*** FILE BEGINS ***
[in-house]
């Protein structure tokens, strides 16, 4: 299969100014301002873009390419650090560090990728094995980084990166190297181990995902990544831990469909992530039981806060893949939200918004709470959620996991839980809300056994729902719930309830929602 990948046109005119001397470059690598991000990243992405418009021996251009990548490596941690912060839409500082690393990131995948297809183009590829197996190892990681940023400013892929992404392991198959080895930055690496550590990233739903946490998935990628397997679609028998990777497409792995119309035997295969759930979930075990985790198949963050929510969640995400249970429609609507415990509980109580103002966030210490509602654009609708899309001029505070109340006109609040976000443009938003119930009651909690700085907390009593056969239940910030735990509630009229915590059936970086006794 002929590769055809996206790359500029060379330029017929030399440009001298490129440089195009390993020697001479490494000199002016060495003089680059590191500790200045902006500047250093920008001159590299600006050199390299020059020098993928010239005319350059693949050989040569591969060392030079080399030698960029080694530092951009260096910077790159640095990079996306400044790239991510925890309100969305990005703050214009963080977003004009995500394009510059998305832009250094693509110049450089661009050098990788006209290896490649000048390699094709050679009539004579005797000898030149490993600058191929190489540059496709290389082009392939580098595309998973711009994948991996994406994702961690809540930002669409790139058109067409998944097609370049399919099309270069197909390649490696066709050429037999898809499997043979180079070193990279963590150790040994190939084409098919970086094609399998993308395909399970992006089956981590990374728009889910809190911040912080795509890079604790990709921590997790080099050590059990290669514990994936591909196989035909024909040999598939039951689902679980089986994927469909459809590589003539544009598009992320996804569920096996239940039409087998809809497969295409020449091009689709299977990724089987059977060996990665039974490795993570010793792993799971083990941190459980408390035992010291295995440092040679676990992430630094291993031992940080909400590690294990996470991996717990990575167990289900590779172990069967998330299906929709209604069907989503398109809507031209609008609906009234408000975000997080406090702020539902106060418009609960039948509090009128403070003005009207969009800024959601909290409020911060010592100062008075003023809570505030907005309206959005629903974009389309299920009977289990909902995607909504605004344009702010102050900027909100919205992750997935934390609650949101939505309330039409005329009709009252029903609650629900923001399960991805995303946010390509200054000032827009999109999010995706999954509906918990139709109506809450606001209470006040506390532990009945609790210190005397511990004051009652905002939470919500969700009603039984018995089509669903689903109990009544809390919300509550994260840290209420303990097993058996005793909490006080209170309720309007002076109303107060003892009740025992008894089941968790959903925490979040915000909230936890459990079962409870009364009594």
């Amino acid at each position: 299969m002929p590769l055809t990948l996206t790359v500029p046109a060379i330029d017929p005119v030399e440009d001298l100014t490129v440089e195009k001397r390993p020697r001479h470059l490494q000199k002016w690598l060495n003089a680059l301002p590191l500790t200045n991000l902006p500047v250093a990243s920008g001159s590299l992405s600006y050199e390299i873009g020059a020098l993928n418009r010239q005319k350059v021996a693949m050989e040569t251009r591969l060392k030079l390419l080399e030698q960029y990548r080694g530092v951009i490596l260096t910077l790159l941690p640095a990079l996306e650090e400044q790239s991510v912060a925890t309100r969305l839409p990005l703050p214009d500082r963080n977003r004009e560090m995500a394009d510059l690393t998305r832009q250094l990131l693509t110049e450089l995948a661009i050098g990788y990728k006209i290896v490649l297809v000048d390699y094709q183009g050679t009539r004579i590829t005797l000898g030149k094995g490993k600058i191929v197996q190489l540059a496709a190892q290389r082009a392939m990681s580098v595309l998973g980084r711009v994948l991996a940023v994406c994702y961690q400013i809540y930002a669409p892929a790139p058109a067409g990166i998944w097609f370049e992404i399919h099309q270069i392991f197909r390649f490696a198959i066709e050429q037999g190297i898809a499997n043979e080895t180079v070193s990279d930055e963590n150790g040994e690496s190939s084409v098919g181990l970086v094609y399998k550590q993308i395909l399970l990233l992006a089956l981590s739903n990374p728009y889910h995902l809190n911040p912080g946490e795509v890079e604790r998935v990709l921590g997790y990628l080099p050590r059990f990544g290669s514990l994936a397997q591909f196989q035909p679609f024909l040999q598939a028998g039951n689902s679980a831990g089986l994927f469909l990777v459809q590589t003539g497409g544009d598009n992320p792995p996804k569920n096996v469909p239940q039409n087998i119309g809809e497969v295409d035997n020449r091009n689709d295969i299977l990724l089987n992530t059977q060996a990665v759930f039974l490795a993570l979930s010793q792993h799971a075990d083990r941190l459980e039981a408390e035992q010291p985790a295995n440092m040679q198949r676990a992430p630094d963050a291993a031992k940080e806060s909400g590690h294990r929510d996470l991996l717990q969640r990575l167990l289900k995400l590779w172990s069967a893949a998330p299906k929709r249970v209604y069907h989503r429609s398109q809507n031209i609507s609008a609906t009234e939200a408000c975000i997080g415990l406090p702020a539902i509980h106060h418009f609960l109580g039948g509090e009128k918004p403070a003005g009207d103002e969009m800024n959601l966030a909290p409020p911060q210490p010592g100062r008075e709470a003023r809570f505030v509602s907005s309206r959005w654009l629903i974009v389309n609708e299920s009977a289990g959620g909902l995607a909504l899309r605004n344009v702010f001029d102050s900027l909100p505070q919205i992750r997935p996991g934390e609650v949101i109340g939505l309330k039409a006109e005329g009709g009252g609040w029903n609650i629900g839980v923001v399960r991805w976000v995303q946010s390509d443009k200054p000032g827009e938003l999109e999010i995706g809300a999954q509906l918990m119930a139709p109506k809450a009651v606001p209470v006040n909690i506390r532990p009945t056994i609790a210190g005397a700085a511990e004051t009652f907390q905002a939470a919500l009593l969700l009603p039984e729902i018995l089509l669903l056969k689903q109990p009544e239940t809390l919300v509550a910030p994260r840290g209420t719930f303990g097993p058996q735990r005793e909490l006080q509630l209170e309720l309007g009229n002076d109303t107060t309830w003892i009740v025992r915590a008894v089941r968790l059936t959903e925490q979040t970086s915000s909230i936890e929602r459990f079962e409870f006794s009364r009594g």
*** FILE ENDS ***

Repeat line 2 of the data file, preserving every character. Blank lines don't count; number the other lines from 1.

């Protein structure tokens, strides 16, 4: 299969100014301002873009390419650090560090990728094995980084990166190297181990995902990544831990469909992530039981806060893949939200918004709470959620996991839980809300056994729902719930309830929602 990948046109005119001397470059690598991000990243992405418009021996251009990548490596941690912060839409500082690393990131995948297809183009590829197996190892990681940023400013892929992404392991198959080895930055690496550590990233739903946490998935990628397997679609028998990777497409792995119309035997295969759930979930075990985790198949963050929510969640995400249970429609609507415990509980109580103002966030210490509602654009609708899309001029505070109340006109609040976000443009938003119930009651909690700085907390009593056969239940910030735990509630009229915590059936970086006794 002929590769055809996206790359500029060379330029017929030399440009001298490129440089195009390993020697001479490494000199002016060495003089680059590191500790200045902006500047250093920008001159590299600006050199390299020059020098993928010239005319350059693949050989040569591969060392030079080399030698960029080694530092951009260096910077790159640095990079996306400044790239991510925890309100969305990005703050214009963080977003004009995500394009510059998305832009250094693509110049450089661009050098990788006209290896490649000048390699094709050679009539004579005797000898030149490993600058191929190489540059496709290389082009392939580098595309998973711009994948991996994406994702961690809540930002669409790139058109067409998944097609370049399919099309270069197909390649490696066709050429037999898809499997043979180079070193990279963590150790040994190939084409098919970086094609399998993308395909399970992006089956981590990374728009889910809190911040912080795509890079604790990709921590997790080099050590059990290669514990994936591909196989035909024909040999598939039951689902679980089986994927469909459809590589003539544009598009992320996804569920096996239940039409087998809809497969295409020449091009689709299977990724089987059977060996990665039974490795993570010793792993799971083990941190459980408390035992010291295995440092040679676990992430630094291993031992940080909400590690294990996470991996717990990575167990289900590779172990069967998330299906929709209604069907989503398109809507031209609008609906009234408000975000997080406090702020539902106060418009609960039948509090009128403070003005009207969009800024959601909290409020911060010592100062008075003023809570505030907005309206959005629903974009389309299920009977289990909902995607909504605004344009702010102050900027909100919205992750997935934390609650949101939505309330039409005329009709009252029903609650629900923001399960991805995303946010390509200054000032827009999109999010995706999954509906918990139709109506809450606001209470006040506390532990009945609790210190005397511990004051009652905002939470919500969700009603039984018995089509669903689903109990009544809390919300509550994260840290209420303990097993058996005793909490006080209170309720309007002076109303107060003892009740025992008894089941968790959903925490979040915000909230936890459990079962409870009364009594």